Let us see what the next few years bring.

it is my opinion that the NSAP could greatly increase school quality if .... the centralized control by the JSCEE was abandoned ... and individual schools were given much more control over most decisions.

That would likely make a positive impact.... I see nothing in the NSAP as presented and currently administered that would lead anyone to believe that the NSAP will make every school a quality school.
seattle citizen said…
I'm mystified by your question. Must have been a long day. Please clarify!

Hmmm...It ISN'T new anymore, so maybe it already is just the SAP? The (now older) SAP is more neighborhood oriented...but how does that relate to the NSAP, uh, the SAPTUTBN (the Student Assignment Plan That Used To Be New)changing from its old "New" to the new "un-new"?

I'm so confused....can you tell?
dan dempsey said…
Rufus X....

Watch out for the Newer Student Assignment Plan
and then the
Most New Student Assignment Plan.
dan dempsey said…
Continuing my TfA Conditional Certification story that I began under the Enforcement of Policy Posting:

My letter to the School Board Directors:

Dear School Directors, 10-4-2011

There seems to be a fair amount of confusion surrounding the Seattle School District’s applications to the State for the conditional certification of TfA corp members.

Thus far the Directors have failed to respond to my inquiry as to when a careful review of all options for closing the achievement gaps was performed and such a review never occurred.

The District leaders seem to be laboring under the misconception that because the PESB has decided to ignore the district’s actions in regard to complying with WAC 181-79A-231 by requiring only a signature on an OSPI form for approval, that putting a signature on a form means the District is in legal compliance with the WAC. The signature indicates that the District claims they are in compliance with the WAC. This is a fraudulent claim.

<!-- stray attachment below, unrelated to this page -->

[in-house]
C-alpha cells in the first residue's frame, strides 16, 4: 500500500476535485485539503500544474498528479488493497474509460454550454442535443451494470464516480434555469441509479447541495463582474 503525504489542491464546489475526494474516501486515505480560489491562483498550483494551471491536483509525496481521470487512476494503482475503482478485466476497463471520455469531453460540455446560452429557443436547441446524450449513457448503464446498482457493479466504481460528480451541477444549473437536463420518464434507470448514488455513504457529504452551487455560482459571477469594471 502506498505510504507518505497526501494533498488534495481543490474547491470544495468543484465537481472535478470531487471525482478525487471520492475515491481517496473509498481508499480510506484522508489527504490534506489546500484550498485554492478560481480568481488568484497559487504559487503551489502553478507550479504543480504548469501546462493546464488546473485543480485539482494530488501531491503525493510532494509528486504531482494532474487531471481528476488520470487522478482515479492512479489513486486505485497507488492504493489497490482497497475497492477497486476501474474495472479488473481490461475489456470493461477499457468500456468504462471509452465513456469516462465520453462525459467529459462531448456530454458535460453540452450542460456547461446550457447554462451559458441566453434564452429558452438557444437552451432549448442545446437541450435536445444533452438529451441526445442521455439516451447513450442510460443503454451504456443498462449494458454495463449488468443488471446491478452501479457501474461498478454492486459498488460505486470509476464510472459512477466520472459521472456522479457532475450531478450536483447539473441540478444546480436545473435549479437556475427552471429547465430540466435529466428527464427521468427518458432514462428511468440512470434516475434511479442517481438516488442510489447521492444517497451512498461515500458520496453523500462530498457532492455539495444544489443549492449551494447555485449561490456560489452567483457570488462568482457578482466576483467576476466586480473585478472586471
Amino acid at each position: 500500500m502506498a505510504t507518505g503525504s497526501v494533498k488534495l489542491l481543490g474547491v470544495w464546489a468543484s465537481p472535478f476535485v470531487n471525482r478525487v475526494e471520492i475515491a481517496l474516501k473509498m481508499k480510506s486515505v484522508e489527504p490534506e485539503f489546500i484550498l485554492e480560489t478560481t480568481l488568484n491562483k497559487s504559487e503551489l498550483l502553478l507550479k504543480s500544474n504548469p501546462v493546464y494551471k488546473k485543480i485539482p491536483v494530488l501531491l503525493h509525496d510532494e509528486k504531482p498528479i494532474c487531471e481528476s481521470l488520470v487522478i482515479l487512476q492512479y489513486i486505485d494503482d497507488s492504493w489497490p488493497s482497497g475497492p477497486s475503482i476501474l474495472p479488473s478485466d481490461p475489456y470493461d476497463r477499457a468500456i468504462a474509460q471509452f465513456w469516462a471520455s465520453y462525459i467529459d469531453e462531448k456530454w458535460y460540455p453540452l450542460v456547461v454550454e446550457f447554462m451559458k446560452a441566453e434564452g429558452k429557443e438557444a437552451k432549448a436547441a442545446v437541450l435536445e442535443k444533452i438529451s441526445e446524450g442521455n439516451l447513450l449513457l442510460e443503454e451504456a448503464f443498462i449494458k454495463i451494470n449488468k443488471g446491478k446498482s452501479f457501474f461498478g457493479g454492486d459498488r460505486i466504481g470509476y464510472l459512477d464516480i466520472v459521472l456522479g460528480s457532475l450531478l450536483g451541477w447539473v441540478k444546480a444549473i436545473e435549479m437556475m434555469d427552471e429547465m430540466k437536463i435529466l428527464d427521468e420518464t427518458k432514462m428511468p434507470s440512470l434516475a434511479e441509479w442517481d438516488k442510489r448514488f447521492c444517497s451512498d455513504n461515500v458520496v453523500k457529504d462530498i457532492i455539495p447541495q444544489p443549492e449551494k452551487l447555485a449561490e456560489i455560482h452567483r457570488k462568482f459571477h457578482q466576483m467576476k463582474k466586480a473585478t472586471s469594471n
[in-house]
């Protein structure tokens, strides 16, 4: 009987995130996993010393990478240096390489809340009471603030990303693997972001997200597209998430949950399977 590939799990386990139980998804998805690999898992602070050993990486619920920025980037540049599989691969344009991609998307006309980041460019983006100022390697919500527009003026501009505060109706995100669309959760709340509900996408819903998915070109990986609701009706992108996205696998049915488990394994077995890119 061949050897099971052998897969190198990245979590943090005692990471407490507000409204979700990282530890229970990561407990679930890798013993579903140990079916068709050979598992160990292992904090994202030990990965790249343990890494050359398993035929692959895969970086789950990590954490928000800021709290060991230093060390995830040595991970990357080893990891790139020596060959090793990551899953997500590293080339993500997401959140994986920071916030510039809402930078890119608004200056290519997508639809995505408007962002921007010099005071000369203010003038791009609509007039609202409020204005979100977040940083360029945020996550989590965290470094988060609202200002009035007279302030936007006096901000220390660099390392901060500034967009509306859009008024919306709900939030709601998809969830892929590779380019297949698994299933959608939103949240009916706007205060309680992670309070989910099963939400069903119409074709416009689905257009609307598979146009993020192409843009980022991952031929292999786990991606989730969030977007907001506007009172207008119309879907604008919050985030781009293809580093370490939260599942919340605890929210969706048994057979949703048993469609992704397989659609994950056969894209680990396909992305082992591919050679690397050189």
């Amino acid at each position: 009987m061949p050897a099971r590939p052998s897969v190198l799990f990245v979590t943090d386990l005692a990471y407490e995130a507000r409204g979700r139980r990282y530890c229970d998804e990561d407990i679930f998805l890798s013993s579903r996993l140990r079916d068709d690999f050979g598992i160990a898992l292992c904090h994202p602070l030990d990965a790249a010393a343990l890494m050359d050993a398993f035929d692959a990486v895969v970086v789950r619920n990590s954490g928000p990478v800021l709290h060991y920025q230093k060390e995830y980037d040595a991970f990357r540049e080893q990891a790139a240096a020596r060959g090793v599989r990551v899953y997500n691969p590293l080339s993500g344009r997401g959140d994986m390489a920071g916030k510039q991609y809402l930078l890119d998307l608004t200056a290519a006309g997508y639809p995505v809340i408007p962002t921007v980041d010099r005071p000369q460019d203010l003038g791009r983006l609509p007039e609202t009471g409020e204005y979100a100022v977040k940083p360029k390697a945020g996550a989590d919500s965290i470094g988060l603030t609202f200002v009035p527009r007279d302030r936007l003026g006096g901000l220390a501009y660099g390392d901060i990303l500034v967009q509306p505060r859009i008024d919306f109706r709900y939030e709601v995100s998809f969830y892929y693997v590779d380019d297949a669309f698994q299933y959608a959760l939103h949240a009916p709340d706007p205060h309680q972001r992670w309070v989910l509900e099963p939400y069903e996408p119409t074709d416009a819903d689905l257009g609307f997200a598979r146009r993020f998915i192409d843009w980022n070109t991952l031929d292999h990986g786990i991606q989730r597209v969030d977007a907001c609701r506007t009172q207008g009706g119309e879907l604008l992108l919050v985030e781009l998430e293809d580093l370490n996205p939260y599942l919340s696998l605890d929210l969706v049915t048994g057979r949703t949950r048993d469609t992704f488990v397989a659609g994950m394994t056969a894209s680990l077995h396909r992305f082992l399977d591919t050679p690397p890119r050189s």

Clearly the District is NOT in compliance with the WAC and a signature will not make it so.

Specifically the WAC 181-79A-231 states:
The professional educator standards board encourages in all cases the hiring of fully certificated individuals and understands that districts will employ individuals with conditional certificates only after careful review of all other options.

The District has stated in School Board Action Reports that:
the conditional certificate is being requested because circumstances within Seattle Public Schools, “warrant consideration of issuance of a conditional certificate.”

The option to hire Teach for America teachers is one strategy that the district is pursuing in our efforts to close the achievement gap, which according to the Public Educator Standards Board, is an appropriate circumstance for seeking conditional certificates.

The Seattle Schools are NOT following the WAC as the "circumstances within the Seattle Public Schools" that the Board is dealing with are the "achievment gaps", and the WAC requires a careful review of all options for closing the Achievement Gaps.